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Batwind wind storage project in Scotland to use Younicos batteries

Source: http://www.younicos.com. All Rights Reserved.

November 28 (Renewables Now) - German-American energy storage company Younicos will deliver a 1MW/1.3 MWh energy storage system for the 30-MW Hywind Scotland floating wind farm as part of a project that aims to “teach” the battery how to behave.

Statoil, which holds 75% in the Hywind Scotland offshore wind project, explained in a press release on Tuesday that the goal of the so-called Batwind storage solution project is to understand how an energy storage system can help boost the value of the electricity generated at the site and how the work of a battery together with the wind farm and the grid can be optimised.

Two modular battery containers will be placed at the onshore substation in Peterhead, with operation of the battery planned to start in the second quarter of 2018.

“There is limited knowledge of how to make a battery act based on dynamic information, in order to maximize value of renewable energy,” says Sebastian Bringsvaerd, head of Hywind Development in Statoil. The Batwind partners, Statoil and Abu Dhabi renewable energy company Masdar, want the battery to automatically know when to store electricity, and when to release it out to the grid.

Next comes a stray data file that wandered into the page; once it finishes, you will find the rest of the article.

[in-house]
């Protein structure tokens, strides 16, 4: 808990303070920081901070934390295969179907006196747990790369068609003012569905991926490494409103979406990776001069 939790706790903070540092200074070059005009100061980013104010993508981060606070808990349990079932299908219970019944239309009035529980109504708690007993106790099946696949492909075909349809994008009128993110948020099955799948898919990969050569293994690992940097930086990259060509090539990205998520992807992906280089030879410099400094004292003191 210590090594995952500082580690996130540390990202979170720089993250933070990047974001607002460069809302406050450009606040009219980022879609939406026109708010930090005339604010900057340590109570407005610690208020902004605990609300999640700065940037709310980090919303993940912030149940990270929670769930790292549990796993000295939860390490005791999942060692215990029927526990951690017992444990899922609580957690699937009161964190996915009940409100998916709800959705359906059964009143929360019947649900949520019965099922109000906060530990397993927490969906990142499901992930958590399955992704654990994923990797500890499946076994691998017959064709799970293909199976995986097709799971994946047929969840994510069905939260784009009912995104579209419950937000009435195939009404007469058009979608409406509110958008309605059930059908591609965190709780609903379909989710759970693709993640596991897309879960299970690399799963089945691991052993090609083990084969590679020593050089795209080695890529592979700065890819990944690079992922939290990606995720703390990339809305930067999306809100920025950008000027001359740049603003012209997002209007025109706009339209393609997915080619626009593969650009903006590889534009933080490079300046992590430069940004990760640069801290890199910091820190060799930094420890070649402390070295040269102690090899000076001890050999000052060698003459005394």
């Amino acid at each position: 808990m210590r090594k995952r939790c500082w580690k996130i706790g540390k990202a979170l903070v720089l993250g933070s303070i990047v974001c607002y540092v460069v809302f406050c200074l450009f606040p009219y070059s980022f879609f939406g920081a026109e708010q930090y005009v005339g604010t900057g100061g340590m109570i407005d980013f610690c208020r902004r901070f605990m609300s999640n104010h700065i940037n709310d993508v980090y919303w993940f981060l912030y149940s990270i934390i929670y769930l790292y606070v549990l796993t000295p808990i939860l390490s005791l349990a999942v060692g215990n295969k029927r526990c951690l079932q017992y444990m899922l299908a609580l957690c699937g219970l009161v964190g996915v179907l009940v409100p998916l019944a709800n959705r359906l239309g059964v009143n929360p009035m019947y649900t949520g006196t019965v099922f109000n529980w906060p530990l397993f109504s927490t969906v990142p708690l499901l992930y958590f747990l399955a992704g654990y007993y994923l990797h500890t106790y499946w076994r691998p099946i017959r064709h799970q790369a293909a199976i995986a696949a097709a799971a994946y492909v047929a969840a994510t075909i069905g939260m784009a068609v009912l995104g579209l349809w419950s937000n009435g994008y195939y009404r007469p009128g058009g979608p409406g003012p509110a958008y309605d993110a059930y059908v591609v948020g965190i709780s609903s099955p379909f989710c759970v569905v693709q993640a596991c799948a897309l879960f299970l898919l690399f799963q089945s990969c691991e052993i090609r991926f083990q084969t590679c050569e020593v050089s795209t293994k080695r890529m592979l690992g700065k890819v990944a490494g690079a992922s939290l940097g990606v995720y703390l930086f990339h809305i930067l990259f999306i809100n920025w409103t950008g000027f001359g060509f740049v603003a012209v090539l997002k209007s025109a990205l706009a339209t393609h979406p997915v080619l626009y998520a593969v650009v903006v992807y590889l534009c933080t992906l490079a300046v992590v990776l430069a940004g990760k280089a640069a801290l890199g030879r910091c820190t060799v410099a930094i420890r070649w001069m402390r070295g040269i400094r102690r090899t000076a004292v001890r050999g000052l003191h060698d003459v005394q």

The next steps in developing the battery storage solution will depend on the learnings and testing of the system at Hywind Scotland.

“Batwind has the potential to add value by mitigating periods without wind – and by that making wind a more reliable energy producer year around. This could expand the use and market for wind and renewables in the future,” Bringsvaerd added.

Hywind Scotland, the world's first floating offshore wind farm, was opened in October by Scotland's First Minister Nicola Sturgeon. It uses five 6-MW Siemens Gamesa machines. It is Statoil's ambition to cut the costs of energy from the Hywind wind farm to EUR 40-60 (USD 48-71.5) per MWh by 2030.

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Browse all articles from Tsvetomira Tsanova

Tsvet has been following the development of the global renewable energy industry for seven years now. She's got a soft spot for emerging markets.

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